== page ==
Identity Theft
published by AAA Fair Credit Foundation
Identity Theft
1. What is identity theft? . . . . . . . . . . . . . . . . . . . . . . . . . . . . . . . . . . . . . . . . ...
What is Identity Theft?
Nearly 10 million people fall victim to identity
theft each year, costing consumers $5 billion in
...
How Do I Know if I Have Been a Victim?

How Do Identity Thieves Obtain My Information?
There are many ways in which thieve...
It’s Happened to Me, What do I do Now?
First, don’t panic. Even though this is a
serious situation, you will accomplish
mo...
The following charts describe the
current fraud alert and victim statement
placement procedures of the credit
bureaus. Ple...
How can I Prevent Identity Theft from
Happening to Me?
5

As with any crime, you can’t guarantee
that you will never be a ...
What Should I do if I Know the Person Who
Stole My Identity?
•	
Pay

attention to your billing cycles.
Follow up with cred...
What is Child Identity Theft?
7

This is a fairly new crime about which
little documented evidence exists. This
crime occu...
Identity Theft – A Quiz for Consumers
9

Identity thieves use numerous methods
to gain access to your personal financial i...
7.	 If the volume of mail I receive at
home substantially decreases, I always
check with my local post office to see if
an...
Notes

consumer cents
IDENTITY THEFT
NOTES

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IdentIty Theft - ConsumerCents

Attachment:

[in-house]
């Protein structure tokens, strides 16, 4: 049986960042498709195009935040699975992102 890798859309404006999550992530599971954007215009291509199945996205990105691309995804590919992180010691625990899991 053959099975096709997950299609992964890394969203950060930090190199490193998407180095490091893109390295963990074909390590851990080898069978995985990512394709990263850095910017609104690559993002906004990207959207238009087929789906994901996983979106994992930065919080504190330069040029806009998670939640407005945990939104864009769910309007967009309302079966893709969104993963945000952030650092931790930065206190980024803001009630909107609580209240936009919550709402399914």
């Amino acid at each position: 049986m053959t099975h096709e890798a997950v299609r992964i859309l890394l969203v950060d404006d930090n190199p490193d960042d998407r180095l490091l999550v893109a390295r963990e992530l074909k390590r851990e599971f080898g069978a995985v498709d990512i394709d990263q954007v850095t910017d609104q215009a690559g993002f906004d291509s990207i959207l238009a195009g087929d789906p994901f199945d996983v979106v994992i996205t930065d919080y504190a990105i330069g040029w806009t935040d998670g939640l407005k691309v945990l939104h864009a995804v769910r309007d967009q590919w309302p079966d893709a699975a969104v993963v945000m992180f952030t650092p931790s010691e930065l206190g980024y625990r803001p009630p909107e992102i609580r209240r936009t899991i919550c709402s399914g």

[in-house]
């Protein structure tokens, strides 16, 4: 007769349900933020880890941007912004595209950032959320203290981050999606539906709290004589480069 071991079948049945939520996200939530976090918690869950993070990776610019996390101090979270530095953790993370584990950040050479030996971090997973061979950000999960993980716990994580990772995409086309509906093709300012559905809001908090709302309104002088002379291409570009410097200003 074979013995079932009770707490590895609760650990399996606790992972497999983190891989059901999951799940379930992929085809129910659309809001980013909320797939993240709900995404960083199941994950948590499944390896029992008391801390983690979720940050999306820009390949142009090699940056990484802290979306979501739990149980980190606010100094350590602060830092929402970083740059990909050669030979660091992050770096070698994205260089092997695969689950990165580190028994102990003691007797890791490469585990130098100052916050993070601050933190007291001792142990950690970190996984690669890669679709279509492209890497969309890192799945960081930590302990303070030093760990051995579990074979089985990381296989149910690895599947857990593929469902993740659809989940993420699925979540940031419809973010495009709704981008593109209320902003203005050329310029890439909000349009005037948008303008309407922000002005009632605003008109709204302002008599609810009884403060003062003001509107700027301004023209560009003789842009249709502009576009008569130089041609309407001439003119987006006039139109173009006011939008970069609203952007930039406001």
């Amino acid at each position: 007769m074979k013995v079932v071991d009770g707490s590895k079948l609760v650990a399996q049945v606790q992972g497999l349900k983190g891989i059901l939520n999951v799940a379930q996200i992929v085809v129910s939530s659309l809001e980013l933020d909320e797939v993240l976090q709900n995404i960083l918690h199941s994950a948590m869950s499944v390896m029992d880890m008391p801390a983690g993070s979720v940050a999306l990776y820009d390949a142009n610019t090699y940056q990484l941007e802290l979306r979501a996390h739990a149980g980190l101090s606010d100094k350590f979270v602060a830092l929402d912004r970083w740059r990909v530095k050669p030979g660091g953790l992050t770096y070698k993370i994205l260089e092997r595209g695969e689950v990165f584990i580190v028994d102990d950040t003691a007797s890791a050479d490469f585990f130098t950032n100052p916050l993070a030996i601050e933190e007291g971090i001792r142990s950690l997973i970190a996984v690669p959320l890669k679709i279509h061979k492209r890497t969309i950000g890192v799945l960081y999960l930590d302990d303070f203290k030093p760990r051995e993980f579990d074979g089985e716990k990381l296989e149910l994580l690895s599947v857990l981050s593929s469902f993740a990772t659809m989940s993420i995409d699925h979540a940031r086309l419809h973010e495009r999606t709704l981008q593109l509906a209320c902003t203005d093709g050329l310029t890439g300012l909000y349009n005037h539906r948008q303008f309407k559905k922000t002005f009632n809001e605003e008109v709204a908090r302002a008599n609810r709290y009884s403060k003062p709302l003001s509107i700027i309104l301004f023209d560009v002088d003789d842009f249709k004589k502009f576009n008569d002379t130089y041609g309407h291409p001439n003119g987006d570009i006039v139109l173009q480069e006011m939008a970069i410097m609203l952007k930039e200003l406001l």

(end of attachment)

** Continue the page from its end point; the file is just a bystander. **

1. 1. Identity Theft published by AAA Fair Credit Foundation
  2. 2. Identity Theft 1. What is identity theft? . . . . . . . . . . . . . . . . . . . . . . . . . . . . . . . . . . . . . . . . . . . . . . . . . . . . . . . . . . . . . 3 2. How do identity thieves obtain my information? . . . . . . . . . . . . . . . . . . . . . . . . . . . . . . . 4 3. How do I know if I have been a victim? . . . . . . . . . . . . . . . . . . . . . . . . . . . . . . . . . . . . . . . . . 5 4. It’s happened to me, what do I do now? . . . . . . . . . . . . . . . . . . . . . . . . . . . . . . . . . . . . . . . . 6 5. How can I keep identity theft from happening to me?. . . . . . . . . . . . . . . . . . . . . . . . 10 6. What should I do if I know the person who stole my identity?. . . . . . . . . . . . . . . 13 7. What is child identity theft?. . . . . . . . . . . . . . . . . . . . . . . . . . . . . . . . . . . . . . . . . . . . . . . . . . . . . . 14 8. Where to get more information. . . . . . . . . . . . . . . . . . . . . . . . . . . . . . . . . . . . . . . . . . . . . . . . . . 15 9. Take our “Identity Theft – A Quiz for Consumers”. . . . . . . . . . . . . . . . . . . . . . . . . . . . . 16